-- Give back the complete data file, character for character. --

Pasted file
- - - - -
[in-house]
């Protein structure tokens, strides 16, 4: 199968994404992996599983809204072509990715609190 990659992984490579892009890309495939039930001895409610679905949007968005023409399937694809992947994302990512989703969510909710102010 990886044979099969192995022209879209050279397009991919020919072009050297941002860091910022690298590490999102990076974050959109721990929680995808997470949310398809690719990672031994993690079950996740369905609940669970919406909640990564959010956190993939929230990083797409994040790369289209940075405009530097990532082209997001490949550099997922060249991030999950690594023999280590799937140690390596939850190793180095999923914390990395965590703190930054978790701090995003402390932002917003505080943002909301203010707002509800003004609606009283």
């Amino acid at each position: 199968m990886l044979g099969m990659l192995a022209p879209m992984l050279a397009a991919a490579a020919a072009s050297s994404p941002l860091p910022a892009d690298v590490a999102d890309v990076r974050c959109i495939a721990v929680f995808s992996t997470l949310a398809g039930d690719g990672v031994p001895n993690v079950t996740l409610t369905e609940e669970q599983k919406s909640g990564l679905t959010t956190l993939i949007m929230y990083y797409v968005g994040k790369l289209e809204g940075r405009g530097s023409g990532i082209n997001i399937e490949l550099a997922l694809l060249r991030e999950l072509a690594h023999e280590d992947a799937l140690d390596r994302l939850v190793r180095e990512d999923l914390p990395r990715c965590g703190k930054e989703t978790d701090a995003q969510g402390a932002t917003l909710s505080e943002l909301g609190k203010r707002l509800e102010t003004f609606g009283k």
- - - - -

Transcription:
[in-house]
């Protein structure tokens, strides 16, 4: 199968994404992996599983809204072509990715609190 990659992984490579892009890309495939039930001895409610679905949007968005023409399937694809992947994302990512989703969510909710102010 990886044979099969192995022209879209050279397009991919020919072009050297941002860091910022690298590490999102990076974050959109721990929680995808997470949310398809690719990672031994993690079950996740369905609940669970919406909640990564959010956190993939929230990083797409994040790369289209940075405009530097990532082209997001490949550099997922060249991030999950690594023999280590799937140690390596939850190793180095999923914390990395965590703190930054978790701090995003402390932002917003505080943002909301203010707002509800003004609606009283």
């Amino acid at each position: 199968m990886l044979g099969m990659l192995a022209p879209m992984l050279a397009a991919a490579a020919a072009s050297s994404p941002l860091p910022a892009d690298v590490a999102d890309v990076r974050c959109i495939a721990v929680f995808s992996t997470l949310a398809g039930d690719g990672v031994p001895n993690v079950t996740l409610t369905e609940e669970q599983k919406s909640g990564l679905t959010t956190l993939i949007m929230y990083y797409v968005g994040k790369l289209e809204g940075r405009g530097s023409g990532i082209n997001i399937e490949l550099a997922l694809l060249r991030e999950l072509a690594h023999e280590d992947a799937l140690d390596r994302l939850v190793r180095e990512d999923l914390p990395r990715c965590g703190k930054e989703t978790d701090a995003q969510g402390a932002t917003l909710s505080e943002l909301g609190k203010r707002l509800e102010t003004f609606g009283k």